For the politicians who don’t go, it’s also a win-win. For DeMint, who has crafted a brand as a gadfly against Republican leadership, bowing out aligns him against an inside-the-beltway professional conservative movement. For tea party activists who paint the entire Washington crowd with the same brush, DeMint and Jordan become horses of a different color.
And the reality is that the Washington, DC version of CPAC isn’t nearly as important as it was 20 years ago, before communication between outside the beltway activists became as easy as it is today. In its first decades of existence, CPAC could have helped set the conservative message for an entire year or election cycle. For conservative activists, CPAC might be a rare time to hear from Presidential hopefuls early on, before their campaign started in earnest. But this is a different time. The era of 24/7 news means campaign themes and messages for 2012 might not be set until weeks or months before – after all, who would have predicted in February of 2007 that a late financial crisis would tip the scales for Barack Obama in 2008? (In fact, who would have predicted at that time Obama would be the nominee?) The shorter news cycles have extended Presidential campaigns – meaning that 2012 contenders will be crisscrossing early target states like New Hampshire, Iowa, and South Carolina within six months. There will be no shortage of chances to hear from Mitt Romney, Mike Huckabee, and Sarah Palin.
CPAC is still important; but in the modern media environment, it simply cannot be as important as it once was. CPAC may still be the conservative movement’s biggest stage, but it’s hardly the only stage anymore.
This week may be called anti-indie journalism week. Consider these three stories:
- A New York Times reporter lashed out against blogger critics. Though the original criticism of his piece may have been unfounded, James Risen overreacted in an interview with Yahoo! news, demanding that bloggers “do their own reporting instead of sitting around in their pajamas.”
- A Congressman, questioned by a camera-wielding student, demands to see credentials. Rep. Bob Etheridge didn’t just refuse to answer the question. He turned the interview around on the reporter and made like an Arizona law enforcement official, claiming “I have a right to know who you are.” (Although, an Arizona law enforcement official who manhandled a suspect like Etheridge did probably would have to spend some time on suspension.)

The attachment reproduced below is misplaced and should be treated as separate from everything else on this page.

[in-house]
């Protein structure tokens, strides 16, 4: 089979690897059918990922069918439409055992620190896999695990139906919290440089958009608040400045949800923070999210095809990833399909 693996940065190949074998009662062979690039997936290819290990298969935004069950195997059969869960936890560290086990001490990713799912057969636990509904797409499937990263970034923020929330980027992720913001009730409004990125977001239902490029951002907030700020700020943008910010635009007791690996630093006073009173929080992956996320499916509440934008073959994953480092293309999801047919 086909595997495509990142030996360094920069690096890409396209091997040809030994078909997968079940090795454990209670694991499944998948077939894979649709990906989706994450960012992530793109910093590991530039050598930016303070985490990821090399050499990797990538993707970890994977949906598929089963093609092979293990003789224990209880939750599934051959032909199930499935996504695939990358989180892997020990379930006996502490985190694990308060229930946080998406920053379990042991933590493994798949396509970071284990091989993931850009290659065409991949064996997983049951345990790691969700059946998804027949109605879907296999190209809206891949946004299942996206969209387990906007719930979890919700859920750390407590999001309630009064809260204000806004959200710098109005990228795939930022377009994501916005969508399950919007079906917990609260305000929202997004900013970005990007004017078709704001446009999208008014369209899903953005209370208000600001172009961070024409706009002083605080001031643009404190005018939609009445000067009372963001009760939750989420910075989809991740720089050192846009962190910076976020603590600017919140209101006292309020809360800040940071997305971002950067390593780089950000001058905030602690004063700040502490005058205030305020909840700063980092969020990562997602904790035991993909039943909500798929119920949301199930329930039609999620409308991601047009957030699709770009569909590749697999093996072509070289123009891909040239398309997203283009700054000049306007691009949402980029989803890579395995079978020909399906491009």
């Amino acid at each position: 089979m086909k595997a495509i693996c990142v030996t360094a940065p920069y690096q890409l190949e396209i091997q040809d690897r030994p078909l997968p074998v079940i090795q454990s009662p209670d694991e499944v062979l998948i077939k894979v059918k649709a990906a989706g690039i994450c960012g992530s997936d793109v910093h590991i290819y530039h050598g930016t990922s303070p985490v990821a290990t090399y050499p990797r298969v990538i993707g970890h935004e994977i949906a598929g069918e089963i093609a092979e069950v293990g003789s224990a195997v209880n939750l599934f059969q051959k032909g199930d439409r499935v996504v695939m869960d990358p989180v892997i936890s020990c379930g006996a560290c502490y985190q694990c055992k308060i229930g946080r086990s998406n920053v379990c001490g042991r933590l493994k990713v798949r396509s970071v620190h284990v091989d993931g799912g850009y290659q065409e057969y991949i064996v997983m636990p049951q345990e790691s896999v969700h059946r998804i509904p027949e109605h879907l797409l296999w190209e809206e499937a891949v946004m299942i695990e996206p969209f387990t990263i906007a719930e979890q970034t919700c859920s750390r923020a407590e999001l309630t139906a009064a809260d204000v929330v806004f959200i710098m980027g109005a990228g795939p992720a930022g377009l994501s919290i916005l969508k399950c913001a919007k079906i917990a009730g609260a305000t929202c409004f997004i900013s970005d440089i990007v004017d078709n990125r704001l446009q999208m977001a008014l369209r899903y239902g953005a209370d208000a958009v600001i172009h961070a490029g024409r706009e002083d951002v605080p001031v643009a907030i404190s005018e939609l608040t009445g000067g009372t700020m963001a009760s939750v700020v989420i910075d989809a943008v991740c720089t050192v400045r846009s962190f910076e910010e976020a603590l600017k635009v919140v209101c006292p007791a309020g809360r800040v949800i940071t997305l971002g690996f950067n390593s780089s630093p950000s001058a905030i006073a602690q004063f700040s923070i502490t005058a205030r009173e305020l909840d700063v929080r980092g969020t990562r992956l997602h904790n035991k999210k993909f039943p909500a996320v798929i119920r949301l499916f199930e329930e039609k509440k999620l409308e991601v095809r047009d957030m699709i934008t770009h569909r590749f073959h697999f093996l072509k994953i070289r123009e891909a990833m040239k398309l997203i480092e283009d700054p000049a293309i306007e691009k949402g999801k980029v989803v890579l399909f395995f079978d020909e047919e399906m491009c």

- The Federal Trade Commission held a discussion on its study on re-inventing journalism.
Each story, in its own way, is based on a lack of understanding of the modern media landscape. But door number three is the most egregious.
Risen’s comments about bloggers could be appropriate – the downside of a media universe with more outlets is that there are more outlets tat just spew crap, and it is up to the reader to be more discerning. He doesn’t summarily dismiss the concept of blogs, though he does come off as an arrogant schmuck. Similarly, the “student” who questioned Etheridge never identified himself as a reporter, which would have been the smart thing to do.
The FTC, on the other hand, is just way out in left field. The document, which outlines options such as granting tax-exempt status or other allowing reporters to copyright “hot news.” Really, though, these recommendations are simply reactions to the fact that print newspapers have fallen on hard times:
Although many of the issues confronting journalism cut across different news media platforms, such as broadcast television and radio, most of the discussion in this document will use the perspective of newspapers to exemplify the issues facing journalism as a whole. Studies have shown that newspapers typically provide the largest quantity of original news to consumers over any given period of time. We include within the term “newspapers” online news websites run either by an existing newspaper or by an online-only news organization.
That an online news aggregator like the Drudge Report would seem to count as a newspaper to the FTC isn’t the biggest problem. The big problem is the concept of establishment journalism, which is the bedrock of the FTC report: professional and somehow specially qualified reporters paid to investigate and package stories for consumption by the reader. That mindset is what leads a reporter for a prominent newspaper to lash out at internet critics or a Congressman to take umbrage with a question from a reporter without a press pass.
When the reporter or the politician does thinks that way, it’s just stupid. When the FTC thinks that way, it could also become the law.